Share this Article

The world’s smallest island Nauru has taken the lead and announced its decision to develop seabed resources. As per the proclamation, the country would start mining the deep sea by early 2023. The four-page declaration to extract the minerals from the depth of the ocean floors, though highly ambitious, has set in motion the desire to exploit seabed resources. The technology to harvest the much-in-demand polymetallic nodules is still in the developing stage, but the island nation seems determined to outpace the developed world which is still busy debating whether deep seabed mining is a solution or an unforeseen peril.

It is well known that deep seabed mining activities open an arena of opportunities for meeting the increasing needs of minerals and resources for future generations. It also poses threat to the environment and underwater aquatic and plant life. The deep seabed is one of the coldest and darkest places on the planet earth and very little of which has been actually traversed. With a diversified marine life and ecosystem remaining yet to be discovered, jumping into the practice of deep seabed mining could lead to the endangerment of the natural habitat that lies beneath the oceans. One of the most severe impacts of this activity perhaps could wipe out many species and many may perish which humankind is yet to discover.

In another remarkable development, the nickel prices in the global market suddenly shot up in the month of March 2022. There was widespread panic around the world adding to the unpredictability of the metal market. With Russia’s invasion of Ukraine, the demand and supply of nickel have been heavily disrupted since Russia is a leading producer of high-quality nickel in the world, it produces nearly 10% of the global output of Nickel. Consequently, deep seabed mining has attracted the attention of the metal industry as mining the deep ocean bed could conceivably help meet the demand and supply of metals such as sulphide, manganese and polymetallic nodules. 

The rising demand has pushed states to explore the seabed that is known to contain an abundance of metal resources. Therefore, the depths of the oceans are now the new destination and are being referred to as the ‘New Resource Frontier’. Although extraction of these minerals can help the global community to find alternative sources of fossil fuels with the potential to add to economic wealth, the impact on the environment merits serious attention.

Earlier this year, India announced the “Deep Ocean Mission”, which also includes deep seabed mining. The Union Ministry of Earth Sciences, the nodal department for the Deep Ocean Mission, has assured its commitment to maintaining a balance between the marine ecology and the resource security of the country. With the proper procedure followed, approval getting cleared by the Cabinet Committee on Economic Affairs and a reasonable amount of budget were allotted by the Hon’ble Prime Minister of the country. The Mission is set to be implemented in phases over the next five years.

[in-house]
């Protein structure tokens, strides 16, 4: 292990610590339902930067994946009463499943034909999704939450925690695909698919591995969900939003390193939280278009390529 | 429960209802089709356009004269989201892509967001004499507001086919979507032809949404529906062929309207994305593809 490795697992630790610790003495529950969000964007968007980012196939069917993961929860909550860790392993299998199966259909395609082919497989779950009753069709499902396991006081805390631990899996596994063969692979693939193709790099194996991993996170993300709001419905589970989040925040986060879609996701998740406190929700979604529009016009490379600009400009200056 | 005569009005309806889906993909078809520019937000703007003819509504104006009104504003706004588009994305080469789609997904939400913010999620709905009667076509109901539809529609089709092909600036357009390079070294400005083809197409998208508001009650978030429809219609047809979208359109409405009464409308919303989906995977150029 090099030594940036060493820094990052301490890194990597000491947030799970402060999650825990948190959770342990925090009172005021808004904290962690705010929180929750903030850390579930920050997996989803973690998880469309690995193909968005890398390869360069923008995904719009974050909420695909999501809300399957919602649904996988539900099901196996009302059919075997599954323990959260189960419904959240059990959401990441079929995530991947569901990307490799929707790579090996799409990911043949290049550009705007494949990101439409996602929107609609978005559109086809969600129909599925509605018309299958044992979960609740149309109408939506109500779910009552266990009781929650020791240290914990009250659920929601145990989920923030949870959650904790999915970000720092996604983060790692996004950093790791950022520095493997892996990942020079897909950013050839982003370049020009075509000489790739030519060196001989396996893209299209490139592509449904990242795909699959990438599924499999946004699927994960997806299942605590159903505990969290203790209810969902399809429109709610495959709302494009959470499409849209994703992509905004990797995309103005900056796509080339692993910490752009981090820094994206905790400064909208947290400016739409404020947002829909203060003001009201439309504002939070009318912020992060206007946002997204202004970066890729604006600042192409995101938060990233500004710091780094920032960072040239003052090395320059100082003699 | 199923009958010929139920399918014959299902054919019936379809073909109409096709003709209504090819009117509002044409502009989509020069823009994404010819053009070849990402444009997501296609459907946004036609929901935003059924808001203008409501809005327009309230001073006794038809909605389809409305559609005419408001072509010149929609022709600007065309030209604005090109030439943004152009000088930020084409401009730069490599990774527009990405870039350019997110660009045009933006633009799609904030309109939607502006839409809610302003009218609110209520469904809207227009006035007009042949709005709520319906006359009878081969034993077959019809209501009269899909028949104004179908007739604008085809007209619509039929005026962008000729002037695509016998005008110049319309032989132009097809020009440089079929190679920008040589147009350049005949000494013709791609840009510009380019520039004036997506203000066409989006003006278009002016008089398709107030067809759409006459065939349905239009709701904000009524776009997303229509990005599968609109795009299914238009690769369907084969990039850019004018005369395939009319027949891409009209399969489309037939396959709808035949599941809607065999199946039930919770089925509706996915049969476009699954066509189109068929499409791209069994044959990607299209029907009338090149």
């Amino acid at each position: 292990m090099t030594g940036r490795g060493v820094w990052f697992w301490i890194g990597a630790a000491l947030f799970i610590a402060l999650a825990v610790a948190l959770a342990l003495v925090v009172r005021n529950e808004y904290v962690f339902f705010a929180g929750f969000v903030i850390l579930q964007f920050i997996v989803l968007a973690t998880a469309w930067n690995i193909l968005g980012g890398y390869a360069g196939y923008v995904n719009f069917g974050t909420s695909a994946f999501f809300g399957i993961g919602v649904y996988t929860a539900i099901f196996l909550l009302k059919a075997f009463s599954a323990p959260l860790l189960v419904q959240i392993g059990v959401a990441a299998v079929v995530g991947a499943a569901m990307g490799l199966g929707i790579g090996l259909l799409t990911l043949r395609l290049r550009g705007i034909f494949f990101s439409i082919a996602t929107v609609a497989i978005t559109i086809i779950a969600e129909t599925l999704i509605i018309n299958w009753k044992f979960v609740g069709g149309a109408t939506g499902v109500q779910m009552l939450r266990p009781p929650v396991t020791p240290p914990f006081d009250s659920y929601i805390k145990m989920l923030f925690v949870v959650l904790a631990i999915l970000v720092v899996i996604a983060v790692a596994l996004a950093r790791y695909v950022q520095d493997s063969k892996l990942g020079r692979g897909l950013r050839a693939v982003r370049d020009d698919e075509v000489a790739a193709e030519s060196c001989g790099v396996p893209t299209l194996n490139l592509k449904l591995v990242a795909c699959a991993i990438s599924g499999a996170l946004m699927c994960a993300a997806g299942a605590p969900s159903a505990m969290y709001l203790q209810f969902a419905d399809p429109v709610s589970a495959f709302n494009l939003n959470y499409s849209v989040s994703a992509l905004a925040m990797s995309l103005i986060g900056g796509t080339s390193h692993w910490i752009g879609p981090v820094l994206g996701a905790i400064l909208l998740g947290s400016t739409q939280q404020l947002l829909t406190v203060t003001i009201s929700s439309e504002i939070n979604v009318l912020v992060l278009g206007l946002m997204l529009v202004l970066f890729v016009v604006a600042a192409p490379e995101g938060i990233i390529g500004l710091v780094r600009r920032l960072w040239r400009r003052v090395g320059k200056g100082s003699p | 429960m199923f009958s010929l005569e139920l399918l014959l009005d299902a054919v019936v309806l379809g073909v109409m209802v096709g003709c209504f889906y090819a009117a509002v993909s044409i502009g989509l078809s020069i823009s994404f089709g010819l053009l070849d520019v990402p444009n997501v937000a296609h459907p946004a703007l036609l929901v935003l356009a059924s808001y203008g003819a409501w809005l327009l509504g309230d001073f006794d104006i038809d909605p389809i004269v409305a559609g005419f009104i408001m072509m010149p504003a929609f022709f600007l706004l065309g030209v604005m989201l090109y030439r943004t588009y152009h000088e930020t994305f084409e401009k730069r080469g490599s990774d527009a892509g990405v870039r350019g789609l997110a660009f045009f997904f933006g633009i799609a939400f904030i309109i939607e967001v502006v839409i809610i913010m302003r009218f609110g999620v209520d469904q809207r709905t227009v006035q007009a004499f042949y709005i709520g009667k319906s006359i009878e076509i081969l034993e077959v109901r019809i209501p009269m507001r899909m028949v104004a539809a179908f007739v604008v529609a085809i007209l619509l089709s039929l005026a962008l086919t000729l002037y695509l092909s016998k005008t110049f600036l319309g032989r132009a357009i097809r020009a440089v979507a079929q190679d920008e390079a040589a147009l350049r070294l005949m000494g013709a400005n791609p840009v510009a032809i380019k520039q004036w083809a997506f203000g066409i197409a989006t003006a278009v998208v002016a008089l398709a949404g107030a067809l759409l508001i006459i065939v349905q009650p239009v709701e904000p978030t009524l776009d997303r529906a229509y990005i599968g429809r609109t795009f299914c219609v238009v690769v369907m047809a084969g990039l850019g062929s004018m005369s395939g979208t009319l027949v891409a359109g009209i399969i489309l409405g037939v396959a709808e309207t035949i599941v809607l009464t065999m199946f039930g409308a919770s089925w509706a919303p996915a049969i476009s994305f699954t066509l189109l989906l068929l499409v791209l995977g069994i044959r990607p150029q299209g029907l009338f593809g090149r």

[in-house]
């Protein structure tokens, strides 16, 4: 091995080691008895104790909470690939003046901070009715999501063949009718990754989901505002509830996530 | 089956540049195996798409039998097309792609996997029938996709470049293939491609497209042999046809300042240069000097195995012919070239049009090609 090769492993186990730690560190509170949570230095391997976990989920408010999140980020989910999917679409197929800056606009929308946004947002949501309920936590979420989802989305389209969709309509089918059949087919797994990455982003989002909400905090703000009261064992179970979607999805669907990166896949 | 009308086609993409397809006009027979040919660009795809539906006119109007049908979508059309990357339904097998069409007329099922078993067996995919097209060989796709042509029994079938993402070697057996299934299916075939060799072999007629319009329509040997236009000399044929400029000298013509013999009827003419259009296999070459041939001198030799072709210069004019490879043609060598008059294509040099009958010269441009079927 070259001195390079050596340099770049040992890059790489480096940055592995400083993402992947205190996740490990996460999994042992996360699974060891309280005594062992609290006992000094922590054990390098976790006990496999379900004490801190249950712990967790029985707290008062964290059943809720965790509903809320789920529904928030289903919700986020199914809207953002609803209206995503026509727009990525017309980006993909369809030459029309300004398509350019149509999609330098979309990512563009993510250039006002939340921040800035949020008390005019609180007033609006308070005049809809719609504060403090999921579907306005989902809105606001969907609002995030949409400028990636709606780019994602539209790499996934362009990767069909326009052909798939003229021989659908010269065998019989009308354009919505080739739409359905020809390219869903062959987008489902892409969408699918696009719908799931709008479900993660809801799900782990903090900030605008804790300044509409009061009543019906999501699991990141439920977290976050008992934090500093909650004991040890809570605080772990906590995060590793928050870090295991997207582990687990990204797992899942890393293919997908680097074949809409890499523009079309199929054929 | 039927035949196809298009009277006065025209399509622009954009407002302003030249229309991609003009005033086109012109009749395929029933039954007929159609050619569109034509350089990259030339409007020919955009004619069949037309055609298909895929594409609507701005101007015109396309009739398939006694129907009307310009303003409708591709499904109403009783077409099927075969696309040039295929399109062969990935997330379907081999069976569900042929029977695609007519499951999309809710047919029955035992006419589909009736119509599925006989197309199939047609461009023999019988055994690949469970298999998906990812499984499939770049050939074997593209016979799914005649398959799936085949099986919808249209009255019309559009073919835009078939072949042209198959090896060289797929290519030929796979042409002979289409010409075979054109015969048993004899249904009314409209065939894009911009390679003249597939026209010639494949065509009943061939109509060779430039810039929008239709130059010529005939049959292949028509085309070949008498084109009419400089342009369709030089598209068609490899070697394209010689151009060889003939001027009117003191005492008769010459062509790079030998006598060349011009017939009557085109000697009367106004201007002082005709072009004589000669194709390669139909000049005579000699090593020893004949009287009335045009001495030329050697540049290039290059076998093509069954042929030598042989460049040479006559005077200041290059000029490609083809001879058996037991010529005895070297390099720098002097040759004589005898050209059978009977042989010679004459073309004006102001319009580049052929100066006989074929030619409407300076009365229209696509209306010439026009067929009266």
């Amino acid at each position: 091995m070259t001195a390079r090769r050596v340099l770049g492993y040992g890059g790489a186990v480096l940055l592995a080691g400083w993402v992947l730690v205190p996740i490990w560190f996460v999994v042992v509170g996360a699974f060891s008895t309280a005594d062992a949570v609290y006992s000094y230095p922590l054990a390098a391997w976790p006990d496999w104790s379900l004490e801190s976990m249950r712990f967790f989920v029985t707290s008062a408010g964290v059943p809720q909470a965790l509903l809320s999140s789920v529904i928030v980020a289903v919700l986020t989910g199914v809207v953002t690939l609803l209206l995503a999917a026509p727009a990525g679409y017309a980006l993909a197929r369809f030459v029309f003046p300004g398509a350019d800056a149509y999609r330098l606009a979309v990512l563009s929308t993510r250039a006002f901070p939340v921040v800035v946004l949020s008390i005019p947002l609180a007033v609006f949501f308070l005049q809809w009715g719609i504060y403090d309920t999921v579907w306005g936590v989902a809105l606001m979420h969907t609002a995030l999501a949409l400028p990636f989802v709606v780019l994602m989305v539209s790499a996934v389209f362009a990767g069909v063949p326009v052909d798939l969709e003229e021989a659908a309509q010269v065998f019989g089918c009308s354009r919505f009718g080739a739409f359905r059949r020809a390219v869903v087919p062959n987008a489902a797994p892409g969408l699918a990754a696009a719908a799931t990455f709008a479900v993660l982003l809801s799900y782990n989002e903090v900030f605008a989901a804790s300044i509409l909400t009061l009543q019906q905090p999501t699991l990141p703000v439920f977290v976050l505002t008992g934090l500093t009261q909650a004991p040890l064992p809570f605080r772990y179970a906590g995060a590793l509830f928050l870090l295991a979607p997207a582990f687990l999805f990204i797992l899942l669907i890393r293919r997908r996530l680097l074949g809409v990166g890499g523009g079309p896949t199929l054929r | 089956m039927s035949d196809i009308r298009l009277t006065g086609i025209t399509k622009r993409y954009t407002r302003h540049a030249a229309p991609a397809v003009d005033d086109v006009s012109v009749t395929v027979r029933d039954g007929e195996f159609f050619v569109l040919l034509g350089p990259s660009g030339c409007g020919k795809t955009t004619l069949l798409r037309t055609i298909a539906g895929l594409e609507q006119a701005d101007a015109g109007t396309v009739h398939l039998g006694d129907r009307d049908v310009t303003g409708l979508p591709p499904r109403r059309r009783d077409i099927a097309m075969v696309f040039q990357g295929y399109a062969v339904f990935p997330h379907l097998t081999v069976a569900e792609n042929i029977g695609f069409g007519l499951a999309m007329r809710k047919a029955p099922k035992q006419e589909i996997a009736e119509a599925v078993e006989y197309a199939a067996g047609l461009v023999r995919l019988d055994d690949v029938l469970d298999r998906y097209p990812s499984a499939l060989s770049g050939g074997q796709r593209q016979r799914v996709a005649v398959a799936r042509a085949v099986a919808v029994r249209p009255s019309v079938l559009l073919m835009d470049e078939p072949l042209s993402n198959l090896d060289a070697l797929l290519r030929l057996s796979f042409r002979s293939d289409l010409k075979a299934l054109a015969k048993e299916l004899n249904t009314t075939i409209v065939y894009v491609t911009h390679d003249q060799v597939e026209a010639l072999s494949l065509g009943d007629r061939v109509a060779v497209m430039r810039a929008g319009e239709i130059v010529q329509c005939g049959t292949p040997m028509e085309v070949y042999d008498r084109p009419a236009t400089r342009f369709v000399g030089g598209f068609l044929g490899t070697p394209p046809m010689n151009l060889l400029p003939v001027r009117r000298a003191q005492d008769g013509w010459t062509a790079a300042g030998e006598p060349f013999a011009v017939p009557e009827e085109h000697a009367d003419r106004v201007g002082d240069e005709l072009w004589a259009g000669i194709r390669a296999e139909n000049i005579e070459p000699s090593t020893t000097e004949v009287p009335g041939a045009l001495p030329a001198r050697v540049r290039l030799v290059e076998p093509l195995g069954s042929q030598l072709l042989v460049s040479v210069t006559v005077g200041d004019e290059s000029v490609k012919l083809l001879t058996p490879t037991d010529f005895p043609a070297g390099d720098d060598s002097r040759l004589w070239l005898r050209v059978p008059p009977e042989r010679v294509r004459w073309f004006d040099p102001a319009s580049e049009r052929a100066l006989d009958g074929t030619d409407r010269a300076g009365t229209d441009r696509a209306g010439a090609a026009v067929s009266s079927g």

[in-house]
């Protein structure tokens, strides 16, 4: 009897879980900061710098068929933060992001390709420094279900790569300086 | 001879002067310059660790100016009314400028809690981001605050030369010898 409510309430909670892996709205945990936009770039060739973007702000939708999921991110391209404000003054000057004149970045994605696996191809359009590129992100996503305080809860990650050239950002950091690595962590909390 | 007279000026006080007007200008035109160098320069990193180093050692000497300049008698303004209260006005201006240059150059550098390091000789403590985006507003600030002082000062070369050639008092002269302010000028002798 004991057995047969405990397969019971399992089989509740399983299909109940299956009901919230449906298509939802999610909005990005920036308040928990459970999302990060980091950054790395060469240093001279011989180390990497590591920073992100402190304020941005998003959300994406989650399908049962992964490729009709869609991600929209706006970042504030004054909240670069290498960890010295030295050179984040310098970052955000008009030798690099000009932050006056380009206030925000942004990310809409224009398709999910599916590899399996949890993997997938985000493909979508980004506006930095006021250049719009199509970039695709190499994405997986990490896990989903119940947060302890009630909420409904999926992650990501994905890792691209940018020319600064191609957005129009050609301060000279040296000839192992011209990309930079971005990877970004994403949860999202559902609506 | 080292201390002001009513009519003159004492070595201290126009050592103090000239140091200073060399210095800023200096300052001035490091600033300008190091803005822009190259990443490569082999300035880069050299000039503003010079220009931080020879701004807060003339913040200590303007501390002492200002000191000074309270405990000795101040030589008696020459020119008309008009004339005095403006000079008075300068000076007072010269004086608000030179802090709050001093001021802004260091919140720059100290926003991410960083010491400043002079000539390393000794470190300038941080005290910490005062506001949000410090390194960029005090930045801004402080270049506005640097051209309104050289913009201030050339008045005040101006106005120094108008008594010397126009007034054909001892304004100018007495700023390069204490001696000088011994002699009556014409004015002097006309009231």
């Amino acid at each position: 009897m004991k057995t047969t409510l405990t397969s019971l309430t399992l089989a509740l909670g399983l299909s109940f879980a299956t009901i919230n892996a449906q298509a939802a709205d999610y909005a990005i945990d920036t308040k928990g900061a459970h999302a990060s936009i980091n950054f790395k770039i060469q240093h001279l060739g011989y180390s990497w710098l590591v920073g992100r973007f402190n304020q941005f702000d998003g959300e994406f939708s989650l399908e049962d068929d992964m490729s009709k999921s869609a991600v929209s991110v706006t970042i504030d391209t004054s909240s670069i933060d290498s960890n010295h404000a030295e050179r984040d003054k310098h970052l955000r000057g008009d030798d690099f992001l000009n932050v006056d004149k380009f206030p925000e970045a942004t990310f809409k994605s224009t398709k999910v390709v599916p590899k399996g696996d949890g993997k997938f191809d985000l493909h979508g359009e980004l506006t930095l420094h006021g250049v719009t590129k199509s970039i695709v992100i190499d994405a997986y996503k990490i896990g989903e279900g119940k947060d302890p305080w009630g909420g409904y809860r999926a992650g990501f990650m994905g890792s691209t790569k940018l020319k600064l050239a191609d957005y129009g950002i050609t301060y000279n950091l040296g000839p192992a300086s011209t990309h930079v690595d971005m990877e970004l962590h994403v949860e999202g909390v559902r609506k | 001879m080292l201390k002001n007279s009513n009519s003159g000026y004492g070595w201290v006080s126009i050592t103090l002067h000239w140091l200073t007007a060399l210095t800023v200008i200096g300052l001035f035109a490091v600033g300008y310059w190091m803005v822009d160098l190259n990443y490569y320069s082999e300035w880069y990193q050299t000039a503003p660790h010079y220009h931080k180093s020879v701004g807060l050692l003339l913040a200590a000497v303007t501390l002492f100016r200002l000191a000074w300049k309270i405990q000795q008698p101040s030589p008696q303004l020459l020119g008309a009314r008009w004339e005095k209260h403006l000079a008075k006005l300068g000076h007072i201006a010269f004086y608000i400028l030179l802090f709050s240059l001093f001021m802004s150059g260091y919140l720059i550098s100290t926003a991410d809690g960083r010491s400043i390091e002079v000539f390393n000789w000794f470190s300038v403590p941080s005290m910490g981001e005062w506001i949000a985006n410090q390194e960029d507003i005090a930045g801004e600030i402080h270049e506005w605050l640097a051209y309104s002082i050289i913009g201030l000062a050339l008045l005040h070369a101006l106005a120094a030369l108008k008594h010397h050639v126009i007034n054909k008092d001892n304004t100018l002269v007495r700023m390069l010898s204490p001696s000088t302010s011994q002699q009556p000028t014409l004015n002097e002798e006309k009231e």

It merits mention that the scientists of the National Institute of Ocean Technology (NIOT) have developed Varaha-1, a mining machine which would be crucial for all the plans that India has for its future activities in the deep sea Area. 

While discussions about the activity of deep seabed mining are important as well as interesting, the risk of how it could be affecting the deep ocean floors, the flora and fauna, and the entire ecosystem require careful understanding. A systematic and comprehensive baseline study, high-quality environmental assessment along with the pre-planned testing of the machines to be used for mining, are some of the basic approaches that are critical before India commences deep sea mining activity. 

Even though scientists, researchers, policymakers and environmentalists around the world are engrossed in developing and coming up with the best-suited modus operandi for carrying out the activities of the deep seabed mining, taking the first step towards actually engaging in the activity remains “mysterious” as the practice of deep sea mining is a tussle between the known and the unknown. Furthermore, the hunger for discovery and environmental and ecological dangers associated with deep-sea mining is unfathomed. Only time can tell if humankind is actually prepared for what lies ahead, beyond and beneath the oceans. 

Disclaimer: The views and opinions expressed by the author do not necessarily reflect the views of the Government of India and Defence Research and Studies.

Title Image Courtesy: The Telegraph

By Esha Maken

Ms Esha Maken is a Research Officer at Rashtriya Raksha University (An Institution of National Importance). She has done her masters in International Maritime Security Law and Governance. With immense interest in legal research, Ms Maken has worked and assisted on several important research projects at regional, national and international levels. With her research acumen, Ms Maken has published multiple research articles, papers and a book chapter in her name.